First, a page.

why do wint o green lifesavers spark in the dark

Turn up your sound and click on the VIDEO above to see a lifesaver sparking away. ItБs a hot night in the Adirondack mountains, crickets are playing their evening sonata and IБm watching cool-blue sparks in the dark. Four tweens in their bunk beds have now independently confirmed what two minutes ago was just a rumor to us: Wint-O-Green Life Savers spark in the dark. And itБs awesome. So what causes the cool light show? When you crunch down on a candy, you shatter
its sugar crystals. (Chemists define a solid crystal as a substance where each unit of matter repeats with a regular pattern. Think: or diamond) Scientists believe that the structure of a crystal determines whether or not it will emit light when broken, a phenomenon dubbed triboluminescence. Crystals in which every unit is symmetrically arranged around a center point donБt tend to have this feature.


But crystals that donБt have this symmetry or are impure often do. This second class includes sugar. When you break a sugar crystal, one half of the crystal ends up with more electrons than the other. The electrons leap across the gap to the more positively charged side. БThere is a little bolt of lightning that shoots between the faces,Б says Arnold Rheingold, a professor of chemistry at the University of California, San Diego who has studied triboluminescence. (Recent suggests that the sparksБ energy is powerful enough to trigger chemical reactions such as combustion. ) In your mouth, these jumping electrons crash into nitrogen atoms, which is abundant in the air. The nitrogen briefly absorbs the energy from the collision and then spits out some energy Б in the form of ultraviolet light. So far, all of this could happen with many hard, sugary candies.


But we humans canБt see ultraviolet light. What bumps certain sweet suckers into the world of blue, visible lightning is their flavoring. Wintergreen oil (or, in the case of the ones I just tried staring into the bathroom mirror in the dark, Бartificial flavorБ) will absorb the energy from the ultraviolet light and then. So next time youБre focused on freshening your breath with a wintergreen treat, find a dark space and a mirror and let the lightning fly. Here s a science lesson with some real bite to it! Shoot lightning sparks from your mouth by chomping on some Wint-O-Green Life Savers. Here s how What you ll need: What to do: 1. You can watch the sparks fly by looking at yourself in a mirror, or you can take turns making them with a friend. But before you do, go into a dark room or closet and wait five or ten minutes so that your eyes can adjust to the darkness.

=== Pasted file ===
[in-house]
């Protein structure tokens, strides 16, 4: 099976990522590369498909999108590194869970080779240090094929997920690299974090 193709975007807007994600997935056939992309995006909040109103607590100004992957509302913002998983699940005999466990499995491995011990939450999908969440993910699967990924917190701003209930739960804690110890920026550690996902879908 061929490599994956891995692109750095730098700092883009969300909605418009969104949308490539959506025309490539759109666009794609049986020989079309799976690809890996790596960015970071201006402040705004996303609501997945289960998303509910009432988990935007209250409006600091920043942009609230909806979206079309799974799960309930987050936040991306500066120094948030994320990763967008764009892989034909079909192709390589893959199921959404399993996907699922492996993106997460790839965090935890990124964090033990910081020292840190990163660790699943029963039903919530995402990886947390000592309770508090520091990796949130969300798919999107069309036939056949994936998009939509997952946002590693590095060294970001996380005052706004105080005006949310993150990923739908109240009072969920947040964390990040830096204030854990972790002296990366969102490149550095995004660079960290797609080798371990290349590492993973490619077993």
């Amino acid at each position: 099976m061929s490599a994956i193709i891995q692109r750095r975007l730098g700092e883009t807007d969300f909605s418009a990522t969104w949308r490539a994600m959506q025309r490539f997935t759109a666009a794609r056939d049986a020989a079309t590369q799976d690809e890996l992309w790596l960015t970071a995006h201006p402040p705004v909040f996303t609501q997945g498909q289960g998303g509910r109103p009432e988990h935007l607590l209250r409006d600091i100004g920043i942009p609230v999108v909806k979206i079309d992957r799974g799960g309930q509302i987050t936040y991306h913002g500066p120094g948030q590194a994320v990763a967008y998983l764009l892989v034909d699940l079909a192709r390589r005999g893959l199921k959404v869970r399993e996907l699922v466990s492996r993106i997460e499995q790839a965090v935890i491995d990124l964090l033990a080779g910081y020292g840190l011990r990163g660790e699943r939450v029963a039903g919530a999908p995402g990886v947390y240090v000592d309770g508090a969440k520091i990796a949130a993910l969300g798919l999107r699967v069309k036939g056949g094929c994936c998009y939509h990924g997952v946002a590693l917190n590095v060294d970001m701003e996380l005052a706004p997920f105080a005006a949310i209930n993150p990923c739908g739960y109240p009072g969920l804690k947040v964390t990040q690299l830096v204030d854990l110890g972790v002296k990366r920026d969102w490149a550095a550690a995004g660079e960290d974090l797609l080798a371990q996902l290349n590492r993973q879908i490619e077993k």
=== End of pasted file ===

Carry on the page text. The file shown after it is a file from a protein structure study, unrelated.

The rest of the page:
This will enable you to see sparks more easily. 2. Hold a Wint-O-Green Life Saver between your teeth and watch as you bite it. If you can t bite hard candies, crush it with a set of pliers. What happens: Sparks of blue-green light leap out from wherever your teeth crack the candy! Why this happens: Believe it or not, what you ve seen is a really miniaturized version of lightning! Lightning is a stream of electricity that excites nitrogen molecules in the air. Electricity provides excited nitrogen molecules with extra energy, which the nitrogen molecules then release as visible light. When you crush sugar crystals with your teeth, the pieces become positively and negatively charged. This makes the electricity jump through the air between the pieces of sugar, exciting nitrogen molecules and making them emit light.


Chemical energy is stored in all kinds of molecules. With sugar crystals and other substances, this energy can be converted to light energy by using pressure. When sugar crystals are squeezed, pressed, or crushed, they give off electricity called piezo-electricity (piezo means pressure). Sugar alone won t give you the cool effect that Wint-O-Green Life Savers do, however! That s because a lot of the energy that gets released from plain old crushed sugar gets released as ultraviolet light, which the human eye can t see. But the wintergreen in Wint-O-Green Life Savers is a very special substance that absorbs this ultraviolet energy and transforms it into visible light. This process is called fluorescence. And you won t find it if you re a calorie-conscious candy consumer this trick works only with real sugar, not sugar-free substitutes.

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